divpc  Taylor polynomial for a rational expression 
randpoly  random polynomial 
cyclotomic  cyclotomic polynomial 
lagrange  Lagrange polynomials 
hermite  Hermite polynomials 
laguerre  Laguerre polynomials 
tchebyshev1  Tchebyshev polynomials 
tchebyshev2  Tchebyshev polynomials 
Various polynomial operations are available in the Polynomials submenu of the Cmds menu.
The expand and normal operators will distribute multiplication across addition, and so expand a polynomial completely out. If you enter
expand((x+1)*(x+2)^2)
you will get
x^{3}+5*x^{2}+8*x+4 
Additionally, normal will reduce a rational expression to lowest terms; if you enter
normal((x1)^2/(x^21))
you will get

The factor operator will factor a polynomial. If you enter
factor(x^3+6*x^2+3*x10
you will get
(x−1)*(x+2)*(x+5) 
The result often depends on the number field being used. For example, over the rational numbers the polynomial x^{4} − 1 factors as (x−1)(x+1)(x^{2} + 1), while over the complex numbers it factors as (x−1)(x+1)(x−i)(x+i). If the coefficients of a polynomial are exact fractions, then the factoring will be over the rationals. To factor over the complex numbers, you can configure Xcas to do complex factorization (see section 2.3, “Configuration”) or use the cfactor command. If the coefficients are in ℤ/pℤ then the polynomial will be factored over ℤ/pℤ.
Trigonométrie  
tlin  linearize 
tcollect  linearize and regroup 
texpand  expand 
trig2exp  trigonometric to exponential 
exp2trig  exponential to trigonometric 
hyp2exp  hyperbolic to exponential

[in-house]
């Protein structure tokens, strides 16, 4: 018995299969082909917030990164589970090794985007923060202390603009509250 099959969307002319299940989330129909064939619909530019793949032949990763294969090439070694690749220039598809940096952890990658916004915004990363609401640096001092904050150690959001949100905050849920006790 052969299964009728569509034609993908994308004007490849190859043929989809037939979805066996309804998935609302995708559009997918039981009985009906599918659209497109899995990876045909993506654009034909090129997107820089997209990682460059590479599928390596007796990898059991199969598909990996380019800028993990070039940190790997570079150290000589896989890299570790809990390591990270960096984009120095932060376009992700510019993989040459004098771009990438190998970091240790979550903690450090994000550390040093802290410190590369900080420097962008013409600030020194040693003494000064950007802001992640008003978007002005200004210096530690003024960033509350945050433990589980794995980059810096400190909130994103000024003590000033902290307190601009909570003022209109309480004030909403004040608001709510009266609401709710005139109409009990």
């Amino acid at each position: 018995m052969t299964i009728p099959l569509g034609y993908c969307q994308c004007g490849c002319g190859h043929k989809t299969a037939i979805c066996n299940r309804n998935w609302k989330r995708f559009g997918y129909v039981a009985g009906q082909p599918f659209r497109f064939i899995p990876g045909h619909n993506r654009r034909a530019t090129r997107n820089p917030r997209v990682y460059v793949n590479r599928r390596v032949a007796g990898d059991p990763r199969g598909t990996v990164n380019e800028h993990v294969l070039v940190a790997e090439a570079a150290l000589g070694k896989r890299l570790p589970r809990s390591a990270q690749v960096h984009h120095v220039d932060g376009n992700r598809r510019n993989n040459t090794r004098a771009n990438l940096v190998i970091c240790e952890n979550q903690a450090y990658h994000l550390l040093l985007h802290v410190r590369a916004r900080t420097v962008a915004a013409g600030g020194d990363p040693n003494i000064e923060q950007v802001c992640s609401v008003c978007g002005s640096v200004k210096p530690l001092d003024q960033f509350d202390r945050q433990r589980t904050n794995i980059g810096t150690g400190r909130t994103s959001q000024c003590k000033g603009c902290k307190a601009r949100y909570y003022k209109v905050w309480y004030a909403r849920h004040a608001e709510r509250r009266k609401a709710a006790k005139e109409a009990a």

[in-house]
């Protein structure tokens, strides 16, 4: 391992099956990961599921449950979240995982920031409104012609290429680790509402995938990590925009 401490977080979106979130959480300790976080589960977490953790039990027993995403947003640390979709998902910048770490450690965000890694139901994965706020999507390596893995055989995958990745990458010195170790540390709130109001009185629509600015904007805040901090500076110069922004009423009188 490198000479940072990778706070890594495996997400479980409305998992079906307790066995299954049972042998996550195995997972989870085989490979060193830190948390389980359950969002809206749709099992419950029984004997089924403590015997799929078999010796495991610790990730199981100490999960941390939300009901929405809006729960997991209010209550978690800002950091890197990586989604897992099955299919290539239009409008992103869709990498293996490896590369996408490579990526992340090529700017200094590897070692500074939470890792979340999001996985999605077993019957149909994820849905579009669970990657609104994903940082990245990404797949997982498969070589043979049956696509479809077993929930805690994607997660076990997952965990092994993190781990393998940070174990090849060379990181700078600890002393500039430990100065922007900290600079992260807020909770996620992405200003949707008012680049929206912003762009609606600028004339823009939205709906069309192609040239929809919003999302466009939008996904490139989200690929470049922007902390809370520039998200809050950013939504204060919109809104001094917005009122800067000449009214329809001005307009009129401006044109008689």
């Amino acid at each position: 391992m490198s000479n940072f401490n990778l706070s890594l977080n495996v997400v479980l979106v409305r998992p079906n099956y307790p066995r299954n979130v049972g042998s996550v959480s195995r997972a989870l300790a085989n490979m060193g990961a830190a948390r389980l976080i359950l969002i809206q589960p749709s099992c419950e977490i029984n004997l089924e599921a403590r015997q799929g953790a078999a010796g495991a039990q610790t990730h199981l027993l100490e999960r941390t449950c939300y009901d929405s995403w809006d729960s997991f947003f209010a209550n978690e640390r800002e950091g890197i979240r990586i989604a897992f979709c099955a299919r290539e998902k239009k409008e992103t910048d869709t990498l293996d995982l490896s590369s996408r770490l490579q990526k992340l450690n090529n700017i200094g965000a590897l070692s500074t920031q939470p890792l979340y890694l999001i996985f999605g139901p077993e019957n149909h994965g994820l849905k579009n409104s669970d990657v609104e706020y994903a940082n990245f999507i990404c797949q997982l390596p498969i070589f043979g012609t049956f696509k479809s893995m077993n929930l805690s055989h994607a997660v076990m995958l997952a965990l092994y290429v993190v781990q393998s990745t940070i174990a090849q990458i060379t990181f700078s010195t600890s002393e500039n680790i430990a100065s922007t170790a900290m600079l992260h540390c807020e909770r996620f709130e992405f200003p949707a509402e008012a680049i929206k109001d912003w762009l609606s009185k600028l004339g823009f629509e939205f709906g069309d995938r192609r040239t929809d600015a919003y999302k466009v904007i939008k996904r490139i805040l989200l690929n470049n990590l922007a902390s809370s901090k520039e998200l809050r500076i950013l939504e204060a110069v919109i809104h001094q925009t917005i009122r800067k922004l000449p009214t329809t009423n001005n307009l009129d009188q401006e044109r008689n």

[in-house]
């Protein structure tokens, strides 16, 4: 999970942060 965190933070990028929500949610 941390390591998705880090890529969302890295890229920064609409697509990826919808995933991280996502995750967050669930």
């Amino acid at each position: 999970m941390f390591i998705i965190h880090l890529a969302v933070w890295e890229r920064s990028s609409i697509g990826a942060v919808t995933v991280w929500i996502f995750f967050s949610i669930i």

Xcas has the usual trigonometic functions, both circular and hyperbolic, as well as their inverses. It also has commands for manipulating trigonometric expressions; these are in the Trigo submenus of the Expression menu.
One example is the tlin command will write products and powers of sines and cosines as linear combinations of sin(n x)s and cos(n x)s. If you enter
tlin(2*sin(x)^2*cos(3*x))
you will get
− 
 + cos(3*x) − 

The texpand command will take expressions involving sin(n x) and cos(n x) and write them in terms of powers if sin(x) and cos(x). If you enter
texpand(sin(2*x)^2*cos(3*x))
you will get
16*cos(x)^{5}*sin(x)^{2}−12*cos(x)^{3}*sin(x)^{2} 
Vectors and matrices  
v*w  scalar product 
cross(v,w)  cross product 
A*B  matrix product 
A.*B  term by term product 
1/A  inverse 
tran  transpose 
rank  rank 
det  determinant 
ker  basis for the kernel 
image  base for the image 
idn  identity matrix 
ranm  matrix with random coefficients 
makematrix  make a matrix from a function 
matrix  make a matrix from a function 
blockmatrix  combine matrices 
A vector is a list of numbers, such as [2,3,5], and a matrix is a list of vectors all of the same length, such as [[1,2,3],[4,5,6]].
The usual matrix operations (addition, scalar multiplication, matrix multiplication) are done with the usual operators + and *. If you define
A := [[1,2,3],[4,5,6],[7,8,9]]
B := [[1,1,1],[2,2,2]]
then
3*A
will give you

and
B*A
will give you

A vector can be regarded as a matrix with one row, except that if a matrix is multiplied on the right by a vector, the vector will be regarded as a column. In particular, if v and w are vectors of the same length, then v*w will return the scalar product.
The idn command will create an identity matrix;
idn(2)
will return

You can also use makemat or matrix commands to build a matrix. They both require a realvalued function of two variables, the number of rows and the number of columns. The indices start at 0, and with the makemat the function comes first, with matrix the function comes last. Both
makemat((j,k)>j+k,3,2)
and
matrix(3,2,(j,k)>j+k)
produce